Climate change & agriculture

Climate change & agriculture

A new report from the UN Intergovernmental Panel on Climate Change underscores the need for global sustainable agriculture. Learn more »

Beyond autism awareness

Beyond autism awareness

1 in 68 U.S. children is now on the autism spectrum. This Autism Awareness Month, let's talk prevention. Learn more »

Stand with farmworkers!

Stand with farmworkers!

Across the country, communities are finding creative ways to honor and support U.S. farmworkers. Join us »

Change is afoot

Change is afoot

From coast to coast, people are standing up to Monsanto and the rest of the “Big 6.” Your support keeps this important work going. Donate today »

Label GE food

Label GE food

Californians overwhelmingly support labeling genetically engineered food. Let’s make it happen! Urge your State Senator to support SB 1381. Take action »

Not lovin’ pesticide drift

Not lovin’ pesticide drift

Join rural Minnesotans in urging McDonald's to keep its promise to grow safe potatoes that don't put their families in harm's way. Take Action »

Medha Chandra's picture

A while ago I blogged about a new EPA rule banning a specific set of super-toxic rat poisons for retail sale to homeowners. The ban was put in place to protect children and pets from the dangers of these rodenticide products. The company that makes them, Reckitt Benckiser, challenged the rule in court.

Well, history repeats itself. When California's Department of Pesticide Regulation (DPR) recently restricted the retail sale of these same super-toxic rat poisons, Reckitt Benckiser, sued DPR as well. This means that while the legal petition winds its slow way through the judicial system, the toxic rodenticides will continue being sold in California.

Judy Hatcher's picture

Update: Be sure to see the new Cesar Chavez biopic, in theaters around the country now. Released in conjuction with Farmworker Awareness Week, it will inspire viewers to support better worker protections and pledge to support responsibly grown food. See the film, then take action —Viva La Causa!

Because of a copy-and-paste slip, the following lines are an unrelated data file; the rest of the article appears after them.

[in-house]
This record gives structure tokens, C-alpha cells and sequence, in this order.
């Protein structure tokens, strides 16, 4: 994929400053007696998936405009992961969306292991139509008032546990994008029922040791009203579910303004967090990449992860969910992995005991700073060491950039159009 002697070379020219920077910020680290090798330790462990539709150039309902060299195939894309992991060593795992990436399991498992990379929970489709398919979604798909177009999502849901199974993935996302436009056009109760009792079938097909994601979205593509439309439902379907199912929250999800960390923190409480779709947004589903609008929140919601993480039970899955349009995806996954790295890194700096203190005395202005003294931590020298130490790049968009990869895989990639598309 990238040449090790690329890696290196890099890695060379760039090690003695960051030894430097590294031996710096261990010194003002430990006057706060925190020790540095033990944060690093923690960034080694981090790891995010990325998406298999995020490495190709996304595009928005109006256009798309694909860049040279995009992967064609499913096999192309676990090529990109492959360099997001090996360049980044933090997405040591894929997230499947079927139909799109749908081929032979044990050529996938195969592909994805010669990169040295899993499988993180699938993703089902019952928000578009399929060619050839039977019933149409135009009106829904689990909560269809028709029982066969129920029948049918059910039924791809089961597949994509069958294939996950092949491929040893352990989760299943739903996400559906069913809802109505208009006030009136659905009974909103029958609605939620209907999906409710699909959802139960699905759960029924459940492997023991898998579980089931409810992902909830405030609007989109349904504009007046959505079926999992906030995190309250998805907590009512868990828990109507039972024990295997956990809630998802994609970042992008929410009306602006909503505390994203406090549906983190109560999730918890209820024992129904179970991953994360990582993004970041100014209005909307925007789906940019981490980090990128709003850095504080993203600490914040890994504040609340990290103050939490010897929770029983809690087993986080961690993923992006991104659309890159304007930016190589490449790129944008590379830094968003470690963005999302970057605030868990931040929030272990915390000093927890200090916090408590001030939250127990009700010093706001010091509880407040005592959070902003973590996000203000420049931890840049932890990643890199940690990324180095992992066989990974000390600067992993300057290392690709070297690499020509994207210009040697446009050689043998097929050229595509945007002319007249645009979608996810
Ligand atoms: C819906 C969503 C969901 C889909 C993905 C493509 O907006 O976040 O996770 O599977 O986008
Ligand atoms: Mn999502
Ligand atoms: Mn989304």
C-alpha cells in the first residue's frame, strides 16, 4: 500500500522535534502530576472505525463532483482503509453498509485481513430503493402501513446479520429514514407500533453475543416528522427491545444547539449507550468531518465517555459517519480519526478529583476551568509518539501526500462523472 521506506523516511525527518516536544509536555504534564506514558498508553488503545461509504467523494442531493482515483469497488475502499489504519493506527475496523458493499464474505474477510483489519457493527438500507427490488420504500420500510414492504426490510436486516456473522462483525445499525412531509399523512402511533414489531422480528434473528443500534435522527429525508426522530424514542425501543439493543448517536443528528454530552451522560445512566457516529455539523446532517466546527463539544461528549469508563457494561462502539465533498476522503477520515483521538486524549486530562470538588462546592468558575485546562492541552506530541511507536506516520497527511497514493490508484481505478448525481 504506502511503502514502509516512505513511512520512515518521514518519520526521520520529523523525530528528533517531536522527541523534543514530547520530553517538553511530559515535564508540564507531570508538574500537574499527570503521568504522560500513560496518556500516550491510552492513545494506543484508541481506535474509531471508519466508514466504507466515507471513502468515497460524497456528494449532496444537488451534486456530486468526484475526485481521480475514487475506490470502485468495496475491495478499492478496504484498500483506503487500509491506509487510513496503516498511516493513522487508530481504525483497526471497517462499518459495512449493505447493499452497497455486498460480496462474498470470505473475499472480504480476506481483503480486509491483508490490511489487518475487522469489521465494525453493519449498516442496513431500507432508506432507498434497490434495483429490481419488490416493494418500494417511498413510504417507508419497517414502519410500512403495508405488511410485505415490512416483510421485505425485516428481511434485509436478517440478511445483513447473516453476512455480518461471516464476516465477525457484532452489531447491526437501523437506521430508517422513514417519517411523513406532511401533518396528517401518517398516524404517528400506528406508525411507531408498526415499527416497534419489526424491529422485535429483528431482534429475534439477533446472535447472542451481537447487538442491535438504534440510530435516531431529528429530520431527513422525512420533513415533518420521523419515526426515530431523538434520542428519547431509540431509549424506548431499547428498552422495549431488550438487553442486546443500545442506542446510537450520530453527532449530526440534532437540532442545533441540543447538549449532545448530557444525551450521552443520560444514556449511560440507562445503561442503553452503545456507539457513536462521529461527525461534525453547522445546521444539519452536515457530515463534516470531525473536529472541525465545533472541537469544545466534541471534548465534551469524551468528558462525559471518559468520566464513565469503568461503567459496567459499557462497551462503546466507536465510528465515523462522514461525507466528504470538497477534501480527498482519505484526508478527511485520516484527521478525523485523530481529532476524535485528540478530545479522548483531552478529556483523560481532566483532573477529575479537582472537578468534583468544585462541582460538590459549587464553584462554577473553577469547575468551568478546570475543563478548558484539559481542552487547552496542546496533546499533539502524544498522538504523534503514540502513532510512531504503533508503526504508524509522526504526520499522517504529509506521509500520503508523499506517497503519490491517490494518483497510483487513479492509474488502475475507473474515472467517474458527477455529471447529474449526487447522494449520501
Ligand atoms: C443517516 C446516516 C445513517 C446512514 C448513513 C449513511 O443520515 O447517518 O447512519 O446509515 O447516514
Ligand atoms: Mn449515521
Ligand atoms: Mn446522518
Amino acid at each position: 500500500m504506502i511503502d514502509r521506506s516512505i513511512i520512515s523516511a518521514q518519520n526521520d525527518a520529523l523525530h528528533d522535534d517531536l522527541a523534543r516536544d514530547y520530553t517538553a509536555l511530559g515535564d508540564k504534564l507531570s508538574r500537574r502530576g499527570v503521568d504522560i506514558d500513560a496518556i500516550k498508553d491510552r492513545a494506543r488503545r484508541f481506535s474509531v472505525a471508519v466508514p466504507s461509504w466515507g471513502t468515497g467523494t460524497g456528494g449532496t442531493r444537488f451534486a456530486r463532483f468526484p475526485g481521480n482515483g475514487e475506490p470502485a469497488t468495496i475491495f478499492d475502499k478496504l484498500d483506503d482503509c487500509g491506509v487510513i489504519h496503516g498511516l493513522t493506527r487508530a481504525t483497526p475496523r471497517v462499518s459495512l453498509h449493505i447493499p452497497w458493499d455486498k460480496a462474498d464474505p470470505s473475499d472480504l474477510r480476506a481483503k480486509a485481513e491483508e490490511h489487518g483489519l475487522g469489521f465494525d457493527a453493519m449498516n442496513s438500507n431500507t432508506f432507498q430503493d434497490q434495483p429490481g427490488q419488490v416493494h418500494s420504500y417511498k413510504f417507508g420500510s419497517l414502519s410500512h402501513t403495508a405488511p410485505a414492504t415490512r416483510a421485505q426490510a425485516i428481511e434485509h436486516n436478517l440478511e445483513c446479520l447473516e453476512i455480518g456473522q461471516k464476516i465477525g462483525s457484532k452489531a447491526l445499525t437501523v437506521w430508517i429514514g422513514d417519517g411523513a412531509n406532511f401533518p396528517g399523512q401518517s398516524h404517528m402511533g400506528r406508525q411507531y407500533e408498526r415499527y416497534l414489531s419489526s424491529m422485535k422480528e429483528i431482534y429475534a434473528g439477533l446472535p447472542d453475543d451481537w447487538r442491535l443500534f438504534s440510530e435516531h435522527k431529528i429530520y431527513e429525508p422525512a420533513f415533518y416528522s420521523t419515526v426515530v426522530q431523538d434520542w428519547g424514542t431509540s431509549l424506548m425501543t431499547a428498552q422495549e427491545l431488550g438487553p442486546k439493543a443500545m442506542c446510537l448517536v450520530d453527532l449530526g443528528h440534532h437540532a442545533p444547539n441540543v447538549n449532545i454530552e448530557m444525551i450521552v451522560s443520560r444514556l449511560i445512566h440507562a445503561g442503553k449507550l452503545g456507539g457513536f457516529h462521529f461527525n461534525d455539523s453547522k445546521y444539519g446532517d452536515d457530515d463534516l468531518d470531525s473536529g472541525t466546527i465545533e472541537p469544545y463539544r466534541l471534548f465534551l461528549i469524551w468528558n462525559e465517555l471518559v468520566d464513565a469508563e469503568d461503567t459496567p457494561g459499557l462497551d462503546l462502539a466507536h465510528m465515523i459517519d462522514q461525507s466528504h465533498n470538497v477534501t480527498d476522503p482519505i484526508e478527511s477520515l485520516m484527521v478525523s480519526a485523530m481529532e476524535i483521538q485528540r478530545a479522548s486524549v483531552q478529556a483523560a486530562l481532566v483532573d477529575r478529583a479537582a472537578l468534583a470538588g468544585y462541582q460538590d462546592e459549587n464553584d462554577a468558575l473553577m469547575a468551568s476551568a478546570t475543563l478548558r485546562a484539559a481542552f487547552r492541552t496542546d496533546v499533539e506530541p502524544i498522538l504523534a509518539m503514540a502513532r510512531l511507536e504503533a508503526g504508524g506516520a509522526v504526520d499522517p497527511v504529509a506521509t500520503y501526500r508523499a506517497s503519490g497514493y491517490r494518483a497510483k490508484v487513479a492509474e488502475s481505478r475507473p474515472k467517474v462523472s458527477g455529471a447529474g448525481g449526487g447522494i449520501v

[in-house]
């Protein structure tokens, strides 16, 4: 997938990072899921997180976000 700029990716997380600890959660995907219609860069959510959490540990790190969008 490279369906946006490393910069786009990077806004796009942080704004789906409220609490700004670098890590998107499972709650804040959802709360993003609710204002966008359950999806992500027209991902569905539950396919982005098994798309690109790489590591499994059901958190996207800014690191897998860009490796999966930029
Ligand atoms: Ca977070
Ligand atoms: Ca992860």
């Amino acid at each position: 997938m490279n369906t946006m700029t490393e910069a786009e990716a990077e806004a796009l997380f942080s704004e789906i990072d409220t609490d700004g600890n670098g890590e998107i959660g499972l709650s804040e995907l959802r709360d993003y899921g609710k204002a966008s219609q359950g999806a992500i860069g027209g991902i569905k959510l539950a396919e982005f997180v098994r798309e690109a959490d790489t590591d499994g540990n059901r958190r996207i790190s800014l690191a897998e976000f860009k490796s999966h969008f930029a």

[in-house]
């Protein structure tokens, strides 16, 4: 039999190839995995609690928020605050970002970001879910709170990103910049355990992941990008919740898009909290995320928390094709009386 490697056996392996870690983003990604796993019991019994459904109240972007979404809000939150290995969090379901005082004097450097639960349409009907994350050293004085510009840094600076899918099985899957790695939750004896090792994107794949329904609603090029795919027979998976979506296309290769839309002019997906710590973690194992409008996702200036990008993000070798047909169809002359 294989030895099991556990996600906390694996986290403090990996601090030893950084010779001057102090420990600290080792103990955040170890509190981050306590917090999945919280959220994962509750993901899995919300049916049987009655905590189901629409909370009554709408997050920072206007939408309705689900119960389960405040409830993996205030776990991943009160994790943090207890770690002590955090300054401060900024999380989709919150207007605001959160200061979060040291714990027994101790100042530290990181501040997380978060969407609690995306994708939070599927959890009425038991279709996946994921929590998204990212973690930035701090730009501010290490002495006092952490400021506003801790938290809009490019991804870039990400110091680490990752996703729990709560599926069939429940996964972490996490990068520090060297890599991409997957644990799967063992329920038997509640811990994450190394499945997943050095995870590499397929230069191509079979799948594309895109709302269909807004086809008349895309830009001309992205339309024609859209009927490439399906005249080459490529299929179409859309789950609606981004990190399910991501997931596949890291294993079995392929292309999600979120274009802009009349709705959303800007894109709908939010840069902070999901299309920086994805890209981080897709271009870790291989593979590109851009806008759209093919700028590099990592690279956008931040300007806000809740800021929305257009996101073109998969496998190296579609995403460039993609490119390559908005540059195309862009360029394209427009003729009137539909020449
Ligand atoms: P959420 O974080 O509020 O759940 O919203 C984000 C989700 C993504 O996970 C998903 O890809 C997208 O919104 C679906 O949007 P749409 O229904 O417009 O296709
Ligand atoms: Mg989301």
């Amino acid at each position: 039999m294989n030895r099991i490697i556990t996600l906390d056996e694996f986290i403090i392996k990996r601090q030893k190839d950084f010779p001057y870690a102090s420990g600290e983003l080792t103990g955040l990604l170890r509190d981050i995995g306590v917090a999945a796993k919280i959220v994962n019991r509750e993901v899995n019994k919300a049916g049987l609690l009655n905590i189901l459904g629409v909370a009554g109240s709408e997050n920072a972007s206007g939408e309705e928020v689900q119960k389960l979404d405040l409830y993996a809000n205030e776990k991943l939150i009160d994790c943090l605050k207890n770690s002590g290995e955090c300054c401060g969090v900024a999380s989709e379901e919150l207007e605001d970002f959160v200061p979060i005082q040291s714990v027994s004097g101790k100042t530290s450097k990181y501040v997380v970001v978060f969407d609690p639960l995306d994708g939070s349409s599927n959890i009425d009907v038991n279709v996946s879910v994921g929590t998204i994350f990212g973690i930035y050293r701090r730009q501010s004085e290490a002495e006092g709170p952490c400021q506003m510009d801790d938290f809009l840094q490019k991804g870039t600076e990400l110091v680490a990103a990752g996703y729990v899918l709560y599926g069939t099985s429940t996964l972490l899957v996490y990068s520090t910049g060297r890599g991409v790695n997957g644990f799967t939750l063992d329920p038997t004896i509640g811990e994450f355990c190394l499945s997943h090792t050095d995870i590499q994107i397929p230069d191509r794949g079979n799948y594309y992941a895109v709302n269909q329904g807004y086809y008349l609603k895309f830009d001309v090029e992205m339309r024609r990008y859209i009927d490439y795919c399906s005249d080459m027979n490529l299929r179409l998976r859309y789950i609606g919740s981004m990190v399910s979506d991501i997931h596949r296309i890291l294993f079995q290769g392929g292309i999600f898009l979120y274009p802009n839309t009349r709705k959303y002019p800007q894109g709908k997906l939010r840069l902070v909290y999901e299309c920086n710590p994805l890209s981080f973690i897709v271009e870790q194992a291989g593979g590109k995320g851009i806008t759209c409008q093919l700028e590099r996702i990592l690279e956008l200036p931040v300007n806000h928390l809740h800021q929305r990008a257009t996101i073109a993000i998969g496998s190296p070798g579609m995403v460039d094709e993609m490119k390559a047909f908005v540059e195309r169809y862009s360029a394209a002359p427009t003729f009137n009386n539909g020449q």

Originally posted March 28, 2013.

As I cross Cesar Chavez Avenue on my way to work each morning, I'm greeted by murals with the visionary labor organizer's portrait. When I reach the PAN office, he smiles down at me from a poster hanging prominently in the hall.

Margaret Reeves's picture

Happy Farmworker Awareness Week! Each year we celebrate this nationwide event by encouraging the PAN community to join us in a variety of actions, from lifting up stories from the field to supporting actions to protect the health of farmworkers and their families. Among the urgent challenge these workers face every day is exposure to harmful pesticides on the job.

Our food system depends on the labor of these more than two million workers, and they depend on our support! This year there’s a lot happening. Topping our list of action opportunities is the fact that EPA has finally proposed much-needed improvements in the national worker safety rules for farmworkers. It's about time!

Pesticide Action Network's picture

Pressure on the Environmental Protection Agency to safeguard bees continues to grow stronger. Today in DC, PAN joined partners to hand deliver a message from more than half a million people to EPA Administrator Gina McCarthy: Step up and prioritize protecting bees from harmful pesticides.

Even though independent studies clearly show that neonicotinoid pesticides (or "neonics") are hazardous to bees, EPA won't conclude its review of these chemicals until 2018. Meanwhile, neonics are the most widely used class of insecticides in the world. And bee populations continue to decrease at alarming rates.

Marcia Ishii-Eiteman's picture

Crazy weather we’ve been having this winter: monster snowstorms across New England, record-breaking freezes in the Midwest, drought, wildfires (in January!) and weirdly hot days in California. For many farmers across the country and around the world, all this extreme weather — on top of ever-intensifying environmental and economic stresses — is pushing them to their edge.

At the same time, a growing number of farmers and scientists are realizing that 1) continued reliance on the energy, water and chemical-intensive industrial model of agriculture is simply no longer an option and 2) our most robust response to today’s converging stresses lies in cultivating resilience and food democracy.